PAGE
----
Originally published January 2015. Updated April 2020.
This article is part of a series on using dried flowers in resin. You can read the previous article, using dried flowers in resin.
A couple of weeks back, I took on the challenge of drying flowers for use in resin. One of the methods I researched involved drying flowers on contact paper. Of all the flower drying methods I tried, this was the one I was most skeptical about. I didn’t necessarily understand the importance of the paper, as it seemed like more work! Nonetheless, I was eager to try the technique and see how they turned out in resin.
Seal the flower petals
Before using the dried petals, I sealed them with a layer of resin gloss sealer spray onto the surface that wasn’t stuck to the contact paper. I sealed them with three coats of spray, waiting approximately 20 minutes in between layers.
Once the petals were dry, I trimmed away the excess contact paper to within a few millimeters of the edge. For the large petals I wanted them to fit exactly into the mold, so I trimmed them down and made sure they fit before I ever poured my resin.
Use the flower petals with resin
I used an epoxy casting resin for this project, casting the resin in a plastic resin jewelry mold. I also prepped the mold with a light layer of Castin’ Craft mold release and conditioner and allowed to dry before pouring the resin.
I poured in enough resin to cover the bottom of the mold cavity. I then dipped the petals with the resin in my cup before adding to the mold.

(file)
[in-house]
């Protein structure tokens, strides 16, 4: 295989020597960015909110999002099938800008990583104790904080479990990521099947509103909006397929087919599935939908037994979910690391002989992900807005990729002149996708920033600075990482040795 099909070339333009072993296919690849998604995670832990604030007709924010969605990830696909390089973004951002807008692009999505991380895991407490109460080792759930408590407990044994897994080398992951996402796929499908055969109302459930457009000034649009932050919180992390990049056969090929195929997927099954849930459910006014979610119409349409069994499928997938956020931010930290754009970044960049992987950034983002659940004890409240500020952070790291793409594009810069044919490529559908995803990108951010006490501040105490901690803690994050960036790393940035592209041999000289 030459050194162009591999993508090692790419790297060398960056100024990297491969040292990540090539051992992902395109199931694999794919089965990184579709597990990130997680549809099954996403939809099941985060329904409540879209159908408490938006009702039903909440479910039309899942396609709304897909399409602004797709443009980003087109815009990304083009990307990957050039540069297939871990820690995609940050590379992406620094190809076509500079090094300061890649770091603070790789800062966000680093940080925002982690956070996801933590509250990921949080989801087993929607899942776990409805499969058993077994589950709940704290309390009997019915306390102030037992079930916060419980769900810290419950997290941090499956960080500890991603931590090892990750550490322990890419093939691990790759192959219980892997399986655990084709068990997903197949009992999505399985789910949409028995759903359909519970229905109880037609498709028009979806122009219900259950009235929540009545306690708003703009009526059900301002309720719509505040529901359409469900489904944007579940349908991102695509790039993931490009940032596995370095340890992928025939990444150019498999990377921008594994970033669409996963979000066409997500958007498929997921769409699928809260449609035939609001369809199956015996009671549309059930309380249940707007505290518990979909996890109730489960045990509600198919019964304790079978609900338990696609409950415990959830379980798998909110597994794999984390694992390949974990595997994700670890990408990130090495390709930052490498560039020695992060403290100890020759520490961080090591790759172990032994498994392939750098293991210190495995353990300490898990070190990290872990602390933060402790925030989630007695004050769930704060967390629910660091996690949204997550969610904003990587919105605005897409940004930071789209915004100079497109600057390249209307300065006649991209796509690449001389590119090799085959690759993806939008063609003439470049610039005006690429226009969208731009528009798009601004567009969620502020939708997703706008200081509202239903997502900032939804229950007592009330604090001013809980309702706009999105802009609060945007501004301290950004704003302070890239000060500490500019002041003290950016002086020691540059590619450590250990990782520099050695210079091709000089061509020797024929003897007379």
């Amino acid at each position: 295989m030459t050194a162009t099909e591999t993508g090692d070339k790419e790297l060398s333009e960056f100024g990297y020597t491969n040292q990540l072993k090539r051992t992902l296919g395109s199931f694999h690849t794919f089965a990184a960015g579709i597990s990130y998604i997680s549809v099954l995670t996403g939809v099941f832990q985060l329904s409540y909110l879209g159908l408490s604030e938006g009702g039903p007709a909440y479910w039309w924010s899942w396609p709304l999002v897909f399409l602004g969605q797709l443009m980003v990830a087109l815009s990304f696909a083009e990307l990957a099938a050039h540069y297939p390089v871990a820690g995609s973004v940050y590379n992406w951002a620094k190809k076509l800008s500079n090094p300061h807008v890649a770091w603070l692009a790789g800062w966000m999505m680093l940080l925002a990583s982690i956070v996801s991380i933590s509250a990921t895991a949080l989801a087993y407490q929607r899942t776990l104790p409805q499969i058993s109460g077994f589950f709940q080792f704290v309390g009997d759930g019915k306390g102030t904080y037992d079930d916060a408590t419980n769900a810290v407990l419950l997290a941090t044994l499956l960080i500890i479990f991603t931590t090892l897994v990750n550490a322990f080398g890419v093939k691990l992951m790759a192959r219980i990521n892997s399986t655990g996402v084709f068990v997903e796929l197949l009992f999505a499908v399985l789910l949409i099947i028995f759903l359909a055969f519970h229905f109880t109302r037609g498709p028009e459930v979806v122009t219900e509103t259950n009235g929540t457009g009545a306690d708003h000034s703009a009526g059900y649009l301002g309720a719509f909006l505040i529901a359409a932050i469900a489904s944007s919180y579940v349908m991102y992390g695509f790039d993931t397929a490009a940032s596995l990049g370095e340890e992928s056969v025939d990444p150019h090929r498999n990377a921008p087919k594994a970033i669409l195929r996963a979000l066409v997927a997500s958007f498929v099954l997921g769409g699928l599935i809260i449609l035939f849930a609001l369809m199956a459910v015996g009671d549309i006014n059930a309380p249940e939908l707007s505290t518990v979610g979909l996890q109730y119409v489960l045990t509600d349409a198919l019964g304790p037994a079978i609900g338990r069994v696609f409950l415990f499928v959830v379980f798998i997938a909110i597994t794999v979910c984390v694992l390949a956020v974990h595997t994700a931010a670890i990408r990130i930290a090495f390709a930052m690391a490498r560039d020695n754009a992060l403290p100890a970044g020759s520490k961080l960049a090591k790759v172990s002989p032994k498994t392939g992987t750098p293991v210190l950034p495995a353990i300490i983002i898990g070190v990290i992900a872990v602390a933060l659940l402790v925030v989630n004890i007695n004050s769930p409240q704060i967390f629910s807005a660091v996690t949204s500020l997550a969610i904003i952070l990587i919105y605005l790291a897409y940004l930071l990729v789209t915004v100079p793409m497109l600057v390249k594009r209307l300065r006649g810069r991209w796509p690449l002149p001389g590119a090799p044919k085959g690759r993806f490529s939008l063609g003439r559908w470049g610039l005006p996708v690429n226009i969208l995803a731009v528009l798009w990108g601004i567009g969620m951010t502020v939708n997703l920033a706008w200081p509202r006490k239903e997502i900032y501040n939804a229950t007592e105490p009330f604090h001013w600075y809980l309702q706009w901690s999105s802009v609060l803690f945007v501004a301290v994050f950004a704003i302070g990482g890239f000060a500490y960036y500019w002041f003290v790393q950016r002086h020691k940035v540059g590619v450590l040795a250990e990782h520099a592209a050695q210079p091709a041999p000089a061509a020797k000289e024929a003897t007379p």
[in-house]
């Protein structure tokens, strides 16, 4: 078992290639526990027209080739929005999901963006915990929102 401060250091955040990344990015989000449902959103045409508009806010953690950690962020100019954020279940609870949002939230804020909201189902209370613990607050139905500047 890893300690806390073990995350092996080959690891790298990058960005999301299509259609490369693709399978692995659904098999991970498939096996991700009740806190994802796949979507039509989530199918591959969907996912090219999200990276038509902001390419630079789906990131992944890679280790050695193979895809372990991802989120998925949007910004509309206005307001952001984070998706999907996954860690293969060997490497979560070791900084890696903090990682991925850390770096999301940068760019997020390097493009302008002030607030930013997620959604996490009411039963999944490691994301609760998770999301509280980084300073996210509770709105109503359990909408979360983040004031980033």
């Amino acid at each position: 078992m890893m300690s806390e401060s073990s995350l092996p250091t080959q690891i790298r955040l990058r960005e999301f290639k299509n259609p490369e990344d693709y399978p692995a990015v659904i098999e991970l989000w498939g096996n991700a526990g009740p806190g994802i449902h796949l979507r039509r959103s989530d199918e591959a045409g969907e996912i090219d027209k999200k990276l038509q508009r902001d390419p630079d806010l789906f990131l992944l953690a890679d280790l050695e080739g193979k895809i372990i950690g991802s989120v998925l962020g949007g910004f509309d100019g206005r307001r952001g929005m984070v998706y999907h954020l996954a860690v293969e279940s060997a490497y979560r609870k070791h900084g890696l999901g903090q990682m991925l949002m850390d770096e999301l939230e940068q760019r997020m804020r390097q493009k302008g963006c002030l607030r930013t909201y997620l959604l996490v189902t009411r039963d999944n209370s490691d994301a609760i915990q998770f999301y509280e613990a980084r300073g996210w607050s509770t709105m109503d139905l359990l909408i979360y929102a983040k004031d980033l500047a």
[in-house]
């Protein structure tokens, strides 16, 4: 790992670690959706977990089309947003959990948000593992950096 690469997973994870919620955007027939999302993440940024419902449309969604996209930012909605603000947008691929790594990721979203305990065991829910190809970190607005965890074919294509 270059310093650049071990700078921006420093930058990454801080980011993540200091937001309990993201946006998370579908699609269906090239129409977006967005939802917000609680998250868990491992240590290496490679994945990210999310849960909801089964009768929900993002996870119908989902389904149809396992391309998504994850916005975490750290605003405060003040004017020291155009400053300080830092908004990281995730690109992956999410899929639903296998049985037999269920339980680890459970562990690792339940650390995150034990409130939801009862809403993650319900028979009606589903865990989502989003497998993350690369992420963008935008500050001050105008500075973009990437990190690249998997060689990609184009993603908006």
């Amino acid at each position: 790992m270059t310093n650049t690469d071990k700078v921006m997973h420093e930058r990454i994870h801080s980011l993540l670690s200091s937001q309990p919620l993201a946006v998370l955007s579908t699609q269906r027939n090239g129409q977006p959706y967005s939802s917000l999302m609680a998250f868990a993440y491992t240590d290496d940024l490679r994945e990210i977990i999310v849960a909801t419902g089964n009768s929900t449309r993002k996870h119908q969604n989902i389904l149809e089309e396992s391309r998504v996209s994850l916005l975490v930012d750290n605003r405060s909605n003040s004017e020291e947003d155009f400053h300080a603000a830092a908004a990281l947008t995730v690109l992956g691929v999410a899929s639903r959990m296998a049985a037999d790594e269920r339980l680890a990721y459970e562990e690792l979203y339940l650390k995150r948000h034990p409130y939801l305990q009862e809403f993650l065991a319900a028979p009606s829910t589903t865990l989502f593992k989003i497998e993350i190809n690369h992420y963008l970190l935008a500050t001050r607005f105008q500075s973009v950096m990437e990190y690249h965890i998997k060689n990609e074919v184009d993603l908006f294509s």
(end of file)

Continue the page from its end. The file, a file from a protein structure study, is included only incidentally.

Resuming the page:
I carefully adjusted the placement of each flower/leaf before allowing to cure. Tapping the inclusion from one end to the other will also help to release trapped bubbles.
It’s not a bad idea either to check the underside to see if you can see any bubbles. Warning – be careful when lifting a mold full of resin over your head. You should also have a good light source to help you with this step. You will see why this is important in a few steps.
Demold the flowers and resin
I did this experiment like my last one: some of the petals were sealed with the gloss sealer spray, while others were not. Here’s what the castings looked like after curing.
I’m not so sure that I was happy with the results of either of the small leaves and petals samples in resin. Both leaves took up water stains. I also didn’t do the best job of checking for bubbles (AACK!), so that doesn’t help either.
The rose petals that I cut to fit the cavities fared much better. No bubbles and no stains.
I did have one very strange phenomenon happen with the resin casting this time. Several of the flowers ‘bowed up’ in the middle. This didn’t happen to me last time and it doesn’t appear to be related to bubbles in the resin. I’m suspicious that it is something with the contact paper, but I can’t explain why it did this on some pieces, but not others. Hmm.
Overall, I did like how the rose petals turned out. The contact paper kept them from crumbling when I cut them, and I didn’t worry at all about handling them with the resin. I would definitely do this technique again if I knew my petals were going to be too large to fit the resin well.
What do you think? Would you try this method?
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